We believe the competition is real: Zuckerberg shared in his own Thread, “I think there should be a public conversations app with 1 billion+ people on it. Twitter has had the opportunity to do this but hasn’t nailed it. Hopefully we will.” So, while there may be some growing pains for the newest platform in finding its identity and carving its space with Twitter, the goal is clear that Threads aims to be social-users’ first choice for a text-first social app and experience. And, Mr. Musk is taking notice, sharing that he was unimpressed by Threads, would be closing his Instagram account, and threatened legal action
While Threads continues to evolve, it appears to us that it shows a stronger integration into content as it’s able to personalize each user's experience from their Instagram.
If you’re looking for a simple explanation, however, Threads works like Twitter. It’s built for text conversations with a 500-character count limit. You mention others using @ in front of a username, and you can reply to someone else’s posts within the same thread. You can also reshare someone else’s threads (Retweet, anyone?).
And while Threads is built off Instagram, the two platforms aren’t actively integrated. You can post a photo or video to your Threads, and it won’t show up as a Reel or post on your Instagram (unless you choose to share it there). If you want to share your Instagram posts to your Threads you can, but they’ll show as regular links rather than drive viewers directly to your Instagram like you would experience sharing an Instagram post to your Instagram story.
While the similarities are clear, there are definite differences between the two text-oriented platforms. First up, Threads does not have a direct messaging capability at the time of launch, and as we’ve already shared, the desktop site is not ready yet. There are also no hashtags or trending-topics capabilities. Yet, possibly the most annoying function that is missing from Threads is the ability to edit your post once you’ve shared it.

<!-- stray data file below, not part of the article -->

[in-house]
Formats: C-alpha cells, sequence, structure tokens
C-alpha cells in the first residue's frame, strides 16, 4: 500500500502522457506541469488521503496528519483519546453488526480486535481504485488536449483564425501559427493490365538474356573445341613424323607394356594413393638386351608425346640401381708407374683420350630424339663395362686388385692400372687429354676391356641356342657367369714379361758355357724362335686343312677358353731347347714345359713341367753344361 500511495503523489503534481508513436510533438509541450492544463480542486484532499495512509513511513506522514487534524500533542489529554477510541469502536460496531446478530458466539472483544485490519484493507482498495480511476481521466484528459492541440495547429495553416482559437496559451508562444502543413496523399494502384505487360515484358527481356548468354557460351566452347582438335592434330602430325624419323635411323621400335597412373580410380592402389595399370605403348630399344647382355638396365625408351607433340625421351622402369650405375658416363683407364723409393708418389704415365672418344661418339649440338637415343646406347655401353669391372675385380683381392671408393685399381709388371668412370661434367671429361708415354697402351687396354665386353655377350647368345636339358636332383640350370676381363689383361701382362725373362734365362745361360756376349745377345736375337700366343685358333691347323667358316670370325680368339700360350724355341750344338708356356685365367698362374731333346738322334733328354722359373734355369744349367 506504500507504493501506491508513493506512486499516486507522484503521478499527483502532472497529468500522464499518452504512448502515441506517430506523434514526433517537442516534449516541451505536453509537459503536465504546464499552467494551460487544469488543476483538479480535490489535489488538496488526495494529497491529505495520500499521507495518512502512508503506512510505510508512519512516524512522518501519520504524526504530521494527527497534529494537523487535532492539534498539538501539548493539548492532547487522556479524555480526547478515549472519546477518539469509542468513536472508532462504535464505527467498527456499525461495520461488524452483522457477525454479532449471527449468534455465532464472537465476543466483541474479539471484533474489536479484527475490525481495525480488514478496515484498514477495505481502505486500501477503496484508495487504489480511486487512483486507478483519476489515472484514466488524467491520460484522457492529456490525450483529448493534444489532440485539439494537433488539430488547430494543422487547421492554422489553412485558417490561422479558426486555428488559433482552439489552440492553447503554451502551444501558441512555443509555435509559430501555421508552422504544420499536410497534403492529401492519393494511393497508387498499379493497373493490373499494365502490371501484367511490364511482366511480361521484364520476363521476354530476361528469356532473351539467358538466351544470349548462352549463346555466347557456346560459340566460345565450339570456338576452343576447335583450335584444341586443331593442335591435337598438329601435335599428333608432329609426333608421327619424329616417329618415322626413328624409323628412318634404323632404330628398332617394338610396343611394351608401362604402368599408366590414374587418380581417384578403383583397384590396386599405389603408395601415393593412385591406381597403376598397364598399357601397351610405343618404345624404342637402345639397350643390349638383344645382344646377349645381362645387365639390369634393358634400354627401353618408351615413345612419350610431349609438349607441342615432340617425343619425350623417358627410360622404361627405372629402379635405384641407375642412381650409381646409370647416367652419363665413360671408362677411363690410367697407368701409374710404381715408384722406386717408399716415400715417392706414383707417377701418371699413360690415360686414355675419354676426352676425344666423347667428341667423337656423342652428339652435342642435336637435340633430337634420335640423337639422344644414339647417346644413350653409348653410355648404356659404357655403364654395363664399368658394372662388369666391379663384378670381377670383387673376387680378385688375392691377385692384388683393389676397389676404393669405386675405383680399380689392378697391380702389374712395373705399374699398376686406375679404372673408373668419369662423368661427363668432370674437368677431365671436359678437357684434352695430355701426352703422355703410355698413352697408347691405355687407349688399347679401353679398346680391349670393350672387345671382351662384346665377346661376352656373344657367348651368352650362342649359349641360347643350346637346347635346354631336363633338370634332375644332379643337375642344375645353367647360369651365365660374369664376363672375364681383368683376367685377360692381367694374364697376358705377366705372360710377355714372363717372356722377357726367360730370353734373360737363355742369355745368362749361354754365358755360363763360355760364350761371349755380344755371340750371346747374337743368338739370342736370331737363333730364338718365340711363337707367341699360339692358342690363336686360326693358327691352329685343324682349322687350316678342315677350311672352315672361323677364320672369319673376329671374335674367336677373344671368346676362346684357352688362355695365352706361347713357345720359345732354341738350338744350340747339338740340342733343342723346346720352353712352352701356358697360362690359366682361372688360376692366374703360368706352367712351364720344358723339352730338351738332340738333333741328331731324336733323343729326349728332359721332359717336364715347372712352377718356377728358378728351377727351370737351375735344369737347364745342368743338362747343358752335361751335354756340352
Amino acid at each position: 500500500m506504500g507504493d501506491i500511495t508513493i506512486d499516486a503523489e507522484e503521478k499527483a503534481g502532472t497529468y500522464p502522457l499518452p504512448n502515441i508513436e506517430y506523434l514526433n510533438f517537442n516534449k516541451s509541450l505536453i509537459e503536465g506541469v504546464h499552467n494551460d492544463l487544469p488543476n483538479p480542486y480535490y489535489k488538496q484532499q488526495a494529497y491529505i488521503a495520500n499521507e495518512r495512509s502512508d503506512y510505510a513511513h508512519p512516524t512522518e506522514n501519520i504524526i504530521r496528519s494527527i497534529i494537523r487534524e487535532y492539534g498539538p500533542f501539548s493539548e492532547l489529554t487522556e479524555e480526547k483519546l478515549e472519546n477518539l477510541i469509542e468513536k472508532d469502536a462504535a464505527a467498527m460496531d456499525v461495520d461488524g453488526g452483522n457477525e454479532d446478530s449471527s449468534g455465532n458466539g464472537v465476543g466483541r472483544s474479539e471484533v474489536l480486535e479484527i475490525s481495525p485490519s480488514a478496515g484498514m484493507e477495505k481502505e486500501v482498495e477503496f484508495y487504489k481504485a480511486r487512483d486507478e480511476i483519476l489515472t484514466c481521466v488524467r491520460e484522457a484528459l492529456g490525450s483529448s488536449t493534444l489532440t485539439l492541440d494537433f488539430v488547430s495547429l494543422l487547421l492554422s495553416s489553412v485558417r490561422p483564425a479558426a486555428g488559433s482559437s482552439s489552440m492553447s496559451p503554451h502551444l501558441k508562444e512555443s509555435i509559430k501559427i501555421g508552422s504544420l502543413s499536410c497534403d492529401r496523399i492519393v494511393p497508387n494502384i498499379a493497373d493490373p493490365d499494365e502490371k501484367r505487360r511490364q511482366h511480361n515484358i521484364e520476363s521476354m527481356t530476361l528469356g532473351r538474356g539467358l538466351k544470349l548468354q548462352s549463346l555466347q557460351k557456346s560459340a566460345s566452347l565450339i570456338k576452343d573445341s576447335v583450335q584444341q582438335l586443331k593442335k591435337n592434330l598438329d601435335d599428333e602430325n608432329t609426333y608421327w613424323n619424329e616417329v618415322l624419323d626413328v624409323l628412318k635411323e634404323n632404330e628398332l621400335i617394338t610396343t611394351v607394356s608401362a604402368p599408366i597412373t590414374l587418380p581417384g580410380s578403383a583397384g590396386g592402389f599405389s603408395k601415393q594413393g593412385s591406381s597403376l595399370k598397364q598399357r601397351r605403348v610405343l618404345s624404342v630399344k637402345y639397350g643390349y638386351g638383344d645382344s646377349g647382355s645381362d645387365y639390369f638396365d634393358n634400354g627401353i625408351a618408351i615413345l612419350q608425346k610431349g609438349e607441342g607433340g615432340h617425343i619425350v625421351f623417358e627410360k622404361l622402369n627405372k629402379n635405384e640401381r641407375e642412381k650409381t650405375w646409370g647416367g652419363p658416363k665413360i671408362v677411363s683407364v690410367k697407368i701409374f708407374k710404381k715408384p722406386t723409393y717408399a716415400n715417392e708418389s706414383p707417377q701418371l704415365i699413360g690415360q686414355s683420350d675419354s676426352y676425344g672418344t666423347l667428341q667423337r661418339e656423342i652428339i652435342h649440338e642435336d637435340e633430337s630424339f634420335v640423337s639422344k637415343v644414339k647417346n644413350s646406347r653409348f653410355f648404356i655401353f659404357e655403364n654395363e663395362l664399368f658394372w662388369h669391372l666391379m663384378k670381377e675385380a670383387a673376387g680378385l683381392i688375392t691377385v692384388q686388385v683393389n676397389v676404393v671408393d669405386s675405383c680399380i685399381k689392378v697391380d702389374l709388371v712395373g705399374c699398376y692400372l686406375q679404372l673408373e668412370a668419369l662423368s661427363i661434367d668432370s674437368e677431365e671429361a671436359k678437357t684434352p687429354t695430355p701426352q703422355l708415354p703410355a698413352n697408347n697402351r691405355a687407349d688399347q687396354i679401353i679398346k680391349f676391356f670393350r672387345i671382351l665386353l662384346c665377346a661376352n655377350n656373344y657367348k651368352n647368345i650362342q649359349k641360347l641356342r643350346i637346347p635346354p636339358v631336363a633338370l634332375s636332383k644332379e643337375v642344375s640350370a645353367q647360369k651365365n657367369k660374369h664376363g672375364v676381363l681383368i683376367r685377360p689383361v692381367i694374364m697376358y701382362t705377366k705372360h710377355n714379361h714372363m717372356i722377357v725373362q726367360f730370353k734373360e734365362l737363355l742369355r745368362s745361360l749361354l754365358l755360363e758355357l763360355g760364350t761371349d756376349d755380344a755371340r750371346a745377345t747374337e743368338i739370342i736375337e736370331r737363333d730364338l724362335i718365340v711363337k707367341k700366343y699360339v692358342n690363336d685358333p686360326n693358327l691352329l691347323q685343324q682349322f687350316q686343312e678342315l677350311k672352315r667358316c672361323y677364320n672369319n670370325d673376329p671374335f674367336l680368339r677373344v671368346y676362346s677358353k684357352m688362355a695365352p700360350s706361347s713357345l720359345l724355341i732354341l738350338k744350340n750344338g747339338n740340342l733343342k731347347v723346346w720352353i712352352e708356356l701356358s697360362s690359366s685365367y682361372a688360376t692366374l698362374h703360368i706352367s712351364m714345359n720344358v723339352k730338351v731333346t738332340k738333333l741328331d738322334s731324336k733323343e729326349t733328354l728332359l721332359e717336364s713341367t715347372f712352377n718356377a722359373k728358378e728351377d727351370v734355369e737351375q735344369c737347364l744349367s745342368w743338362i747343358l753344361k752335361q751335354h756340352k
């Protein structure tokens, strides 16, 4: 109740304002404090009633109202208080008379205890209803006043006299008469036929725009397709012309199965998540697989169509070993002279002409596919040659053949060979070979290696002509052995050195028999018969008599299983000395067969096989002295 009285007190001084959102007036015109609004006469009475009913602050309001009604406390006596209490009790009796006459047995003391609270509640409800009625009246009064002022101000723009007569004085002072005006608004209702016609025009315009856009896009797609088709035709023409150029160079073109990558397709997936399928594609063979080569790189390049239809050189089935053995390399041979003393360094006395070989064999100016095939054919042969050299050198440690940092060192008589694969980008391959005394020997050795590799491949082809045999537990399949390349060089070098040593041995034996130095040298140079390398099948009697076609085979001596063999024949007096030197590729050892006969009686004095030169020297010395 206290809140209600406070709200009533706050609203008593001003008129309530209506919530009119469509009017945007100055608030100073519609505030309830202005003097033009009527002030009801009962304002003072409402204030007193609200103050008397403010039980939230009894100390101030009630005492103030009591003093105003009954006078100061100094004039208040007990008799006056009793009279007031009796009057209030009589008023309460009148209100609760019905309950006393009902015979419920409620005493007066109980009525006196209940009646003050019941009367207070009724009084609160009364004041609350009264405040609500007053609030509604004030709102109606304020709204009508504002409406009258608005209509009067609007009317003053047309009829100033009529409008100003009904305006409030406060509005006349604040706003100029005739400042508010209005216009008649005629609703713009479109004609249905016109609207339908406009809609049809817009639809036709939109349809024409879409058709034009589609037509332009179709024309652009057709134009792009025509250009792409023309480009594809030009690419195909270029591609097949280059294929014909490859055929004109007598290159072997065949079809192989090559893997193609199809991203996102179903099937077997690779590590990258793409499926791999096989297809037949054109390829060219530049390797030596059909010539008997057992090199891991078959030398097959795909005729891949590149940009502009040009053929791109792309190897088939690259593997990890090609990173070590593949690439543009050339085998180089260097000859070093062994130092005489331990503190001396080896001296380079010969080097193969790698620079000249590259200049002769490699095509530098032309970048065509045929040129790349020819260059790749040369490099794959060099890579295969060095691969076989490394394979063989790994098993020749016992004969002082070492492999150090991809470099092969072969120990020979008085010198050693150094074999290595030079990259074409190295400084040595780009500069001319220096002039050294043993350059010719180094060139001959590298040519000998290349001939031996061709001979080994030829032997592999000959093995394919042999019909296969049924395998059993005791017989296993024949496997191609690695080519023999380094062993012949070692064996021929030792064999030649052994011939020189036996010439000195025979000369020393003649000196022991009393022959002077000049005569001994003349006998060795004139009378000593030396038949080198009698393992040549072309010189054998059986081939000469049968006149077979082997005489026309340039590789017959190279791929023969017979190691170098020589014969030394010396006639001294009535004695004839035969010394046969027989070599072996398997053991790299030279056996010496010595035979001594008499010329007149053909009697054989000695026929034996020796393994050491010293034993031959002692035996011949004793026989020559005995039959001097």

What does this mean for brands? At launch, there are no ads on Threads. Brands who have joined the platform are doing so organically. However, we don’t expect an ad-free experience to last long as Meta’s core model is ad-revenue driven. For brands looking to join the platform in its early days, we’d recommend utilizing the space to further foster connection with your followers by sharing threads/posts that encourage engagement. Share some brand secrets, announce upcoming launches, or ask your community some questions. Just be ready to community manage when you start getting some replies.
What’s next for Threads? We expect the ability to share ads to Threads to be announced soon and integrated into our Meta ads manager system. We’ll continue to see users join and explore Threads, and see the impact to Twitter, and other text-first platforms. What’s unclear is when we can expect the desktop site to launch and if features like direct-messaging and trending topics will come to the platform. That being said, it’s important to note that a Threads profile can only be deleted by deleting your Instagram account, so we caution brands looking to join the new platform if they aren’t ready to fully commit to it.